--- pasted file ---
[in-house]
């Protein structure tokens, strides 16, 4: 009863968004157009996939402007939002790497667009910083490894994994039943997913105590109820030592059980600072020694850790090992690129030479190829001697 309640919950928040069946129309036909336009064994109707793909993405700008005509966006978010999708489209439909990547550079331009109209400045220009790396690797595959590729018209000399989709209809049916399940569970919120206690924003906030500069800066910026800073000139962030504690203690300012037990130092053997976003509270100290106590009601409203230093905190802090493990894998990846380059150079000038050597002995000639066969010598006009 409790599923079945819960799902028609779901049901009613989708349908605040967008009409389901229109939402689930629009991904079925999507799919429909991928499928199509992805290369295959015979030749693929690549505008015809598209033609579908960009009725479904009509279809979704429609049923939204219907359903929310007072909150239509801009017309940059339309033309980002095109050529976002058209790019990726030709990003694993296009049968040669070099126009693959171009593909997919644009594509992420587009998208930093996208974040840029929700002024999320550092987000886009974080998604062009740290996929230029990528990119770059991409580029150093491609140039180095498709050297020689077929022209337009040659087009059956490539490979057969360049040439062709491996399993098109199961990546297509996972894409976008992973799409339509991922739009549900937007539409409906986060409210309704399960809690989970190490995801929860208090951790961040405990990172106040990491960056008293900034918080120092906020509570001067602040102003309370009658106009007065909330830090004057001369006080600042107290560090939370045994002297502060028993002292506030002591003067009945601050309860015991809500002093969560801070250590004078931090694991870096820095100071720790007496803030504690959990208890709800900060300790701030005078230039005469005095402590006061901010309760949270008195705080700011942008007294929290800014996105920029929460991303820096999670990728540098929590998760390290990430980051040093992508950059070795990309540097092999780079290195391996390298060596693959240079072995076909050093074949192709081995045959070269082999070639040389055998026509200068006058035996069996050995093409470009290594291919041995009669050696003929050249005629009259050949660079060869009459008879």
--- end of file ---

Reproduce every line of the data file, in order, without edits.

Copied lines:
[in-house]
């Protein structure tokens, strides 16, 4: 009863968004157009996939402007939002790497667009910083490894994994039943997913105590109820030592059980600072020694850790090992690129030479190829001697 309640919950928040069946129309036909336009064994109707793909993405700008005509966006978010999708489209439909990547550079331009109209400045220009790396690797595959590729018209000399989709209809049916399940569970919120206690924003906030500069800066910026800073000139962030504690203690300012037990130092053997976003509270100290106590009601409203230093905190802090493990894998990846380059150079000038050597002995000639066969010598006009 409790599923079945819960799902028609779901049901009613989708349908605040967008009409389901229109939402689930629009991904079925999507799919429909991928499928199509992805290369295959015979030749693929690549505008015809598209033609579908960009009725479904009509279809979704429609049923939204219907359903929310007072909150239509801009017309940059339309033309980002095109050529976002058209790019990726030709990003694993296009049968040669070099126009693959171009593909997919644009594509992420587009998208930093996208974040840029929700002024999320550092987000886009974080998604062009740290996929230029990528990119770059991409580029150093491609140039180095498709050297020689077929022209337009040659087009059956490539490979057969360049040439062709491996399993098109199961990546297509996972894409976008992973799409339509991922739009549900937007539409409906986060409210309704399960809690989970190490995801929860208090951790961040405990990172106040990491960056008293900034918080120092906020509570001067602040102003309370009658106009007065909330830090004057001369006080600042107290560090939370045994002297502060028993002292506030002591003067009945601050309860015991809500002093969560801070250590004078931090694991870096820095100071720790007496803030504690959990208890709800900060300790701030005078230039005469005095402590006061901010309760949270008195705080700011942008007294929290800014996105920029929460991303820096999670990728540098929590998760390290990430980051040093992508950059070795990309540097092999780079290195391996390298060596693959240079072995076909050093074949192709081995045959070269082999070639040389055998026509200068006058035996069996050995093409470009290594291919041995009669050696003929050249005629009259050949660079060869009459008879």